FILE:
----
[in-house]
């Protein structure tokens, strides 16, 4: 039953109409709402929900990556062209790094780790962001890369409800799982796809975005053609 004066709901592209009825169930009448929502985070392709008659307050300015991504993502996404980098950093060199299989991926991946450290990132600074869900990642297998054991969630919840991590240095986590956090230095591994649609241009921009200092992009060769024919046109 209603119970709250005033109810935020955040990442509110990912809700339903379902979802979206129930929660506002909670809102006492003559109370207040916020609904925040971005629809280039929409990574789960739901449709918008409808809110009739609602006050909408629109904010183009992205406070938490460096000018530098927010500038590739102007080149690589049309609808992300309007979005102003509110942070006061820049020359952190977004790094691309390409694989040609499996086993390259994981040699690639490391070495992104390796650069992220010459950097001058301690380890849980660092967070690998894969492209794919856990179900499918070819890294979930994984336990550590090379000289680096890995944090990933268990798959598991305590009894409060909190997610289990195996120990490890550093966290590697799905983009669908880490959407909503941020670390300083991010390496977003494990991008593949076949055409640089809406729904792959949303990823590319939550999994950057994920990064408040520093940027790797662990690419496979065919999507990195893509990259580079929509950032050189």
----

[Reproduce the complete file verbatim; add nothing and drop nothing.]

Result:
[in-house]
């Protein structure tokens, strides 16, 4: 039953109409709402929900990556062209790094780790962001890369409800799982796809975005053609 004066709901592209009825169930009448929502985070392709008659307050300015991504993502996404980098950093060199299989991926991946450290990132600074869900990642297998054991969630919840991590240095986590956090230095591994649609241009921009200092992009060769024919046109 209603119970709250005033109810935020955040990442509110990912809700339903379902979802979206129930929660506002909670809102006492003559109370207040916020609904925040971005629809280039929409990574789960739901449709918008409808809110009739609602006050909408629109904010183009992205406070938490460096000018530098927010500038590739102007080149690589049309609808992300309007979005102003509110942070006061820049020359952190977004790094691309390409694989040609499996086993390259994981040699690639490391070495992104390796650069992220010459950097001058301690380890849980660092967070690998894969492209794919856990179900499918070819890294979930994984336990550590090379000289680096890995944090990933268990798959598991305590009894409060909190997610289990195996120990490890550093966290590697799905983009669908880490959407909503941020670390300083991010390496977003494990991008593949076949055409640089809406729904792959949303990823590319939550999994950057994920990064408040520093940027790797662990690419496979065919999507990195893509990259580079929509950032050189």